WASHINGTON -- To deter customers from buying groceries in other types of retail outlets, Supervalu, Minneapolis, will use "solution selling" to develop a meal-solution department in the front end of stores that will merchandise products according to similar categories.
"The supermarket of the future needs to bring all meal components together to address the needs of the customer of the future," said George Chirteau, vice president of merchandising for Supervalu.
"Instead of entering stores and seeing 5-pound bags of flour and liquid detergent, customers will see four departments featuring four options for dinner tonight -- Italian, a Grill Out, Mexican or Chinese," he added.
Chirteau revealed Supervalu's merchandising solution during the Category Masters conference here, Aug. 3 to 5, sponsored by ACNielsen, Stamford, Conn. His presentation focused on using category management as the key to implementing solution selling.
As customers enter the store, they will see the four departments that blanket the 65-foot-long front wall. According to Chirteau, each section will be 16 feet wide, and will include an 8-foot refrigerated case and 4 feet of shelving. Each department will include meal solutions that are both ready to eat and chilled, as well as raw ingredients to prepare home-cooked meals.
"Supermarkets can provide three types of meal solutions -- food to bring home for dinner tonight, food to be eaten later simply by heating it up in an oven or microwave, and finally food to be prepared at home from scratch," Chirteau explained. "The complete department will be less than 2,000 square feet and it will have all kinds of meal solutions," said Chirteau. "I believe this is the supermarket of the future and if we do not address this, it will be the convenience store operators that will provide this to consumers."
Chirteau did not give a specific time frame or number of stores that the departments would appear in. He also did not specify whether the prototype would be launched in corporate-owned Supervalu stores or in independent retailer locations.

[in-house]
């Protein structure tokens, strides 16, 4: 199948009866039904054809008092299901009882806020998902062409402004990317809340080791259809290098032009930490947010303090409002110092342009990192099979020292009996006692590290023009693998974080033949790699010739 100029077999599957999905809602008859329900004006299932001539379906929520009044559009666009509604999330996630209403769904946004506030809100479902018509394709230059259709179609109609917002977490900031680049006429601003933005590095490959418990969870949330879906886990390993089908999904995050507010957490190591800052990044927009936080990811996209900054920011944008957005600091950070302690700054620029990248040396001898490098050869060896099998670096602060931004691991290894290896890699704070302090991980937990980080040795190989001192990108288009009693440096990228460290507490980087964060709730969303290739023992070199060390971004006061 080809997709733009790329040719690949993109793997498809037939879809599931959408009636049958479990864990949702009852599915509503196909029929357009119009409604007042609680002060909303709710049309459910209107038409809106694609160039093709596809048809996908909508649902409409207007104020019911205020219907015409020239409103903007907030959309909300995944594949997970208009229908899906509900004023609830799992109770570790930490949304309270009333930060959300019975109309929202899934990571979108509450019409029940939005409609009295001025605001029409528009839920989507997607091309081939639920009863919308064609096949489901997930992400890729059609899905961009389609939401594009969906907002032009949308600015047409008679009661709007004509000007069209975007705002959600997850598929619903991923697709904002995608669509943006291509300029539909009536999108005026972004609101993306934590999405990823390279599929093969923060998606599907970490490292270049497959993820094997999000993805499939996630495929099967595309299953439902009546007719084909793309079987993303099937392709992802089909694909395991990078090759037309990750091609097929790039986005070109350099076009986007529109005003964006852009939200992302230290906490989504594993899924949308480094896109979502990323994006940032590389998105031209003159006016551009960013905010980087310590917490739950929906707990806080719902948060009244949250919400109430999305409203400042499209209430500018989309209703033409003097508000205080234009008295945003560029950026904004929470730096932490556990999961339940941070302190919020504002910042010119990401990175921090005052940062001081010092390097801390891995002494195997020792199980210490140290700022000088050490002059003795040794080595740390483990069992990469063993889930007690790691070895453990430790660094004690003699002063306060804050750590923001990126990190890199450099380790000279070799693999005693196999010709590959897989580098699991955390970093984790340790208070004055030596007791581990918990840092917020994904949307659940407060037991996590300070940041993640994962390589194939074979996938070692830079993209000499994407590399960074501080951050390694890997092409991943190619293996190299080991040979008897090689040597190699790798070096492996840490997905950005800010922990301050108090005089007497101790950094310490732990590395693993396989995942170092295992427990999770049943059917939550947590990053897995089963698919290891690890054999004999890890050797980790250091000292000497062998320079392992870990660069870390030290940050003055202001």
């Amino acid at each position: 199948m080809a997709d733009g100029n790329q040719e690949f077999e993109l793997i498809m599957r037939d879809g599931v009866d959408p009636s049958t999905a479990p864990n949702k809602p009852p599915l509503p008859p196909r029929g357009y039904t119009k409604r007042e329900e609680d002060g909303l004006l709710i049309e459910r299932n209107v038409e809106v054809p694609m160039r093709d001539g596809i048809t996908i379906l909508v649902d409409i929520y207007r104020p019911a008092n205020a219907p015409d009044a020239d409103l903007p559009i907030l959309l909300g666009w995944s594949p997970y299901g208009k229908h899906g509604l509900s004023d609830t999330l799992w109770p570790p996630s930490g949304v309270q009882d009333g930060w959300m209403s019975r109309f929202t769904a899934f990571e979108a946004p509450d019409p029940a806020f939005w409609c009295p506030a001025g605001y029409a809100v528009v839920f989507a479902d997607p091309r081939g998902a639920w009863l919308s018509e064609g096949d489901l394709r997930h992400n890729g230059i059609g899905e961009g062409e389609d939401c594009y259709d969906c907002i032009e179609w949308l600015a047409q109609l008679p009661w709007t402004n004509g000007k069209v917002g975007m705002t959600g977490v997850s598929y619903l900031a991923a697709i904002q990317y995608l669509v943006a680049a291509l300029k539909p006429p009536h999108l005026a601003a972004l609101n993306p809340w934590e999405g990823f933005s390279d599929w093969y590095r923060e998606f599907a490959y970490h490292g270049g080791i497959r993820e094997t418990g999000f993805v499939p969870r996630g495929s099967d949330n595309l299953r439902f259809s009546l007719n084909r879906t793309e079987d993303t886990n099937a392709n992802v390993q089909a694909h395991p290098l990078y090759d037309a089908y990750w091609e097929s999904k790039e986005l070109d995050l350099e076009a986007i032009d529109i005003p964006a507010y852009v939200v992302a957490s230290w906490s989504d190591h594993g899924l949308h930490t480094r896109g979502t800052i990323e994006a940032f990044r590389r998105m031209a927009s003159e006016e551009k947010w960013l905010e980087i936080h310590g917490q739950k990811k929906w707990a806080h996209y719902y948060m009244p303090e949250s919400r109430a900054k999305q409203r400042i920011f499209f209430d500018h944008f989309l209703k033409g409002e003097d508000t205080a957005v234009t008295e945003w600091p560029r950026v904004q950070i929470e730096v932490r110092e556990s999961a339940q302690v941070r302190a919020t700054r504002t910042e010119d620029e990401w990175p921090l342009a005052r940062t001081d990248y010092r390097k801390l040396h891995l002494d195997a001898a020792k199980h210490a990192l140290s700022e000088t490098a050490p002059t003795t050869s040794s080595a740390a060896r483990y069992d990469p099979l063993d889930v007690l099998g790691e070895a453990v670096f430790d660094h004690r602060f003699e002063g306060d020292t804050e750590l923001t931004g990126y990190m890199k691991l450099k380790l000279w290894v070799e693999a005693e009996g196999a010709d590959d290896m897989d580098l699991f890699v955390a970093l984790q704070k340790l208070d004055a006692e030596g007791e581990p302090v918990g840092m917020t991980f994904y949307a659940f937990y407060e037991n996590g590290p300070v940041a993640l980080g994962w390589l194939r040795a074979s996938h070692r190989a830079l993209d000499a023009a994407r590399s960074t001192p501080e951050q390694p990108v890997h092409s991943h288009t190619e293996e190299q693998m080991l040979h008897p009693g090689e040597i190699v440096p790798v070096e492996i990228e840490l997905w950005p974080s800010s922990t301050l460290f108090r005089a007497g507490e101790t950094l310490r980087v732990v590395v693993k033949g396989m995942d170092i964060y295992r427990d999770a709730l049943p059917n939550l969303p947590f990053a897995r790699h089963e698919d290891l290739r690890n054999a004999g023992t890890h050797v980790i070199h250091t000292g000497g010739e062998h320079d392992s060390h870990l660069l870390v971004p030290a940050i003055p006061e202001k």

Chirteau defined solution selling as simplifying the shopping experience by bundling and merchandising products, service and information to create a value for the consumer.
In addition to providing meal solutions, Chirteau explained, the departments will answer meal questions. The salad and dessert bars, as well as assorted beverages and paper goods, will also be in the front end of the store, allowing customers to pick up ingredients to complete an entire meal.
"The industry is already preparing for these types of displays," he explained. According to Chirteau, multi-temperature cases were displayed at this year's Food Marketing Institute's Supermarket Industry Convention in Chicago.
"The back end of the case is hot and the front end is chilled," he said. "This type of solution selling could take over the entire store."
Solution selling may not yet take over the entire store but Supervalu is headed in that direction through its recent launch of pet departments in 80 stores, marketing items such as pet toys, leashes, bones and accessories in addition to pet food.
"We need those departments in our stores; we need destination pet departments that will challenge any PetsMart or Petco," said Chirteau. "It took one year to develop this concept but we have the attitude that this department will help us take back the pet business."
Dinner and pet departments only seem to be the beginning of things to come in the area of solution selling for Supervalu. "I can think of at least 35 destination departments that solve consumer problems, including a birthday department, men's and women's grooming centers, dessert departments, dental care, even party supplies," he said.
Supervalu is not the only company launching solution departments. According to Chirteau, Kroger Co., Cincinnati, is testing breakfast centers. "Called 'The Cereal Bowl,' Kroger has brought everything together that you could possibly ever want for breakfast," he said. Kroger declined to comment on the breakfast-solution department.